Crowd Surge Outside UCLA's Pauley Pavilion Prompts Changes | Athletic Business

Crowd Surge Outside UCLA's Pauley Pavilion Prompts Changes


UCLA athletic director Martin Jarmond apologized early Saturday for a crowd control scare at Pauley Pavilion ahead of Friday night's game against Villanova.

Fans turned out in huge numbers for the event, which was inadequately staffed, UCLA officials admit, harkening to the crush of humanity that led to nine deaths at the Astroworld concert in Houston last week.

“Thank you to all who attended tonight’s basketball game,” Jarmond tweeted at 12:36 a.m., as reported by KCBS in Los Angeles. “I’m aware of challenges some had with the line to get into the game. We were not adequately staffed to handle the turnout. I apologize and it will be corrected moving forward.”

According to City News Service, UCLA officials announced changes aimed at avoiding the kind of surge caused by fans who waited for hours Friday to enter Pauley Pavilion. Jarmond apologizede a second time Saturday afternoon while outlining future plans.

    "As I stated last night, I apologize to all our students and fans who had challenges with the line to enter the basketball game," Jarmond's second tweet stated. "We heard your feedback and after discussing with our campus partners, we will implement the following changes to improve the experience:

    • More staff to assist and manage the line
    • Additional structures for a better-controlled line
    • Conduct a deep dive with our campus partners, ... regarding the distribution process for student tickets.

    "We have high expectations for our student and fan experience, and while the game was great, we didn't meet those expectations for everyone. We will learn from this and get better."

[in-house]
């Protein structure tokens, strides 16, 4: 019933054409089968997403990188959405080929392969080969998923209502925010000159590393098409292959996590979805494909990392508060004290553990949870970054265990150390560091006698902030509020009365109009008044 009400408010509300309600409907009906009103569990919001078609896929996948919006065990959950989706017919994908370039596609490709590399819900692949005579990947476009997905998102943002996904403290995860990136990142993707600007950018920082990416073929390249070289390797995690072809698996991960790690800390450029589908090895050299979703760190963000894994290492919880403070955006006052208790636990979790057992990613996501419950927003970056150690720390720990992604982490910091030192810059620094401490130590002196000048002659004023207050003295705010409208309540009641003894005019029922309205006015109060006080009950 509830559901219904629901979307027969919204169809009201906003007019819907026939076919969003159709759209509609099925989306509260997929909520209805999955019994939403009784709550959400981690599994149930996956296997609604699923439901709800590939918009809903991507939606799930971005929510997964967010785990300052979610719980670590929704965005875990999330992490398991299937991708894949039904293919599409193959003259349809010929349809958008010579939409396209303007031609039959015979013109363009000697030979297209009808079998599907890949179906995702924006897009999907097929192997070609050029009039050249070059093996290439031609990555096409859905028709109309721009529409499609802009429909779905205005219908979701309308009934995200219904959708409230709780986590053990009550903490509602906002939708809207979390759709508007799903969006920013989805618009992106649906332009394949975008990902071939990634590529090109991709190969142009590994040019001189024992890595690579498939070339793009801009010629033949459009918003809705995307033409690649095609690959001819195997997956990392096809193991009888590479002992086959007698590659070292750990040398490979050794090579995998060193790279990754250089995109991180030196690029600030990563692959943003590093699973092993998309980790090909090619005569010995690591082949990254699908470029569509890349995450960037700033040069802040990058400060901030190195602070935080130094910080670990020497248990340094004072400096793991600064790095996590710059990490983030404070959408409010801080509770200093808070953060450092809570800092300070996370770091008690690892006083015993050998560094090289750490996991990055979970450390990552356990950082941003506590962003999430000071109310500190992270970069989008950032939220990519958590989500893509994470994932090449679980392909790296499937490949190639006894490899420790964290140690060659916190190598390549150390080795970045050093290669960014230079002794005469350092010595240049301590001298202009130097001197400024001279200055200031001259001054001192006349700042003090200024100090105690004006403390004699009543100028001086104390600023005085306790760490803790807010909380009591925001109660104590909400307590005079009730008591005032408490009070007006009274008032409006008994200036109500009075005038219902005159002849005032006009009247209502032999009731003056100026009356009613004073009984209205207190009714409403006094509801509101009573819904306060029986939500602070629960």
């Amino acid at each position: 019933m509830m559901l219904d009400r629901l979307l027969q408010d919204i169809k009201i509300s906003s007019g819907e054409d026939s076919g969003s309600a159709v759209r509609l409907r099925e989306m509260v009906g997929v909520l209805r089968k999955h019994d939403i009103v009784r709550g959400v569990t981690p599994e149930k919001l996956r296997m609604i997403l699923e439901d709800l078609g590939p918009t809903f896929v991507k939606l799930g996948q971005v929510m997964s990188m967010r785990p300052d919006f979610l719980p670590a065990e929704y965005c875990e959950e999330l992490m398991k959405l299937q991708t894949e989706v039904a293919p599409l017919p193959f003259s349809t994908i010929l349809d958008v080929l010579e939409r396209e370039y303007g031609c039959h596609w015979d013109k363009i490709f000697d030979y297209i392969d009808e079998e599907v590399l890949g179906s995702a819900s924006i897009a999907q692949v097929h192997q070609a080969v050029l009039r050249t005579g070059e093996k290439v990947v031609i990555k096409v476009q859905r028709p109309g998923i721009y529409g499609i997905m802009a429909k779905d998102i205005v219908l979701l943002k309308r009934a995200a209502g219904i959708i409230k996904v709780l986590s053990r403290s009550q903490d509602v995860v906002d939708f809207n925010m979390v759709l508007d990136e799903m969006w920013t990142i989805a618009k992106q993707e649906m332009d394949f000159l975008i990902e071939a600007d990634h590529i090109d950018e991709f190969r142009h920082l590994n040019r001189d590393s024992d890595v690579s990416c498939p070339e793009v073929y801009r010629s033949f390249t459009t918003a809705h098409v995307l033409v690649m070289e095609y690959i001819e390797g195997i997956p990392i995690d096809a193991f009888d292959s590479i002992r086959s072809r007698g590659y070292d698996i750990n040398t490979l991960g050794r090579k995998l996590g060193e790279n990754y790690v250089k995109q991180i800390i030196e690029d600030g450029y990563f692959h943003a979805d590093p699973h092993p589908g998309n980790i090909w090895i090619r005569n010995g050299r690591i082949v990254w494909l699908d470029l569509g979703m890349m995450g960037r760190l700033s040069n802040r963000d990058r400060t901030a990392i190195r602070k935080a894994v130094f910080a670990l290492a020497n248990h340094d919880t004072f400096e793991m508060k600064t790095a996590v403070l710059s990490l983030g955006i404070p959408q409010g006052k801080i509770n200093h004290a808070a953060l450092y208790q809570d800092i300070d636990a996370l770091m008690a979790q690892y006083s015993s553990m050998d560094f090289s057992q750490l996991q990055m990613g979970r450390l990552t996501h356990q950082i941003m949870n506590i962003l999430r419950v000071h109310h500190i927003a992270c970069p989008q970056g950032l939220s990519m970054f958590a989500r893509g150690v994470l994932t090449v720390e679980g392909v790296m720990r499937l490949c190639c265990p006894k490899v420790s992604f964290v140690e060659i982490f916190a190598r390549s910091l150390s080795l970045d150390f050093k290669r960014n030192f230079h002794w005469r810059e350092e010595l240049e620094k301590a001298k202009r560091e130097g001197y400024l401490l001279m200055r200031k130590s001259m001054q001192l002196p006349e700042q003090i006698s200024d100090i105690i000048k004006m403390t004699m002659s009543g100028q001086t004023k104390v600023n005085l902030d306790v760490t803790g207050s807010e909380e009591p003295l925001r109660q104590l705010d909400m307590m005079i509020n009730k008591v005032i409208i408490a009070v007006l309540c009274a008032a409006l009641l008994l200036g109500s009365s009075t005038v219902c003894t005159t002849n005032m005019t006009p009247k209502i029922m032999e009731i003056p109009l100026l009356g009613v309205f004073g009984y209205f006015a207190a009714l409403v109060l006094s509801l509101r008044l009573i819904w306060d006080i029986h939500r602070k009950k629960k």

Students described the pregame scene to various news outlets, as reported by City News Service. "It turned into mayhem," senior political science and history major Tobias Sunshine told the Los Angeles Times. "As soon as people started to move, the whole crowd would move in waves. ... People were getting pushed and crushed, yelling out, 'Stop moving!' "

    Second-year cognitive science major Hannah Masresha told the Daily Bruin campus newspaper that the line turned chaotic when officials started handing out wristbands that reserved entry to the arena.

    "When they started doing wristbands, everyone started running," Masresha said. "Everyone just started running, and it's kind of like, 'Do you stay to your spot or do you just try to make it in because everyone else is cutting?' So, we just joined the mosh pit."

    No injuries were reported, and other campus officials joined Jarmond in issuing apologies.

    "With a sold-out game and enormous student and fan interest, we're aware of challenges with the line and were not adequately staffed," athletic department spokesman Scott Markley told the Times. "We apologize and will correct it going forward."

    UCLA defeated Villanova, 86-77, in overtime.

    On Nov. 5, nine people suffered fatal injuries in a crush of fans after panic ripped through the crowd during rapper Travis Scott's set at the Astroworld Festival in Houston.

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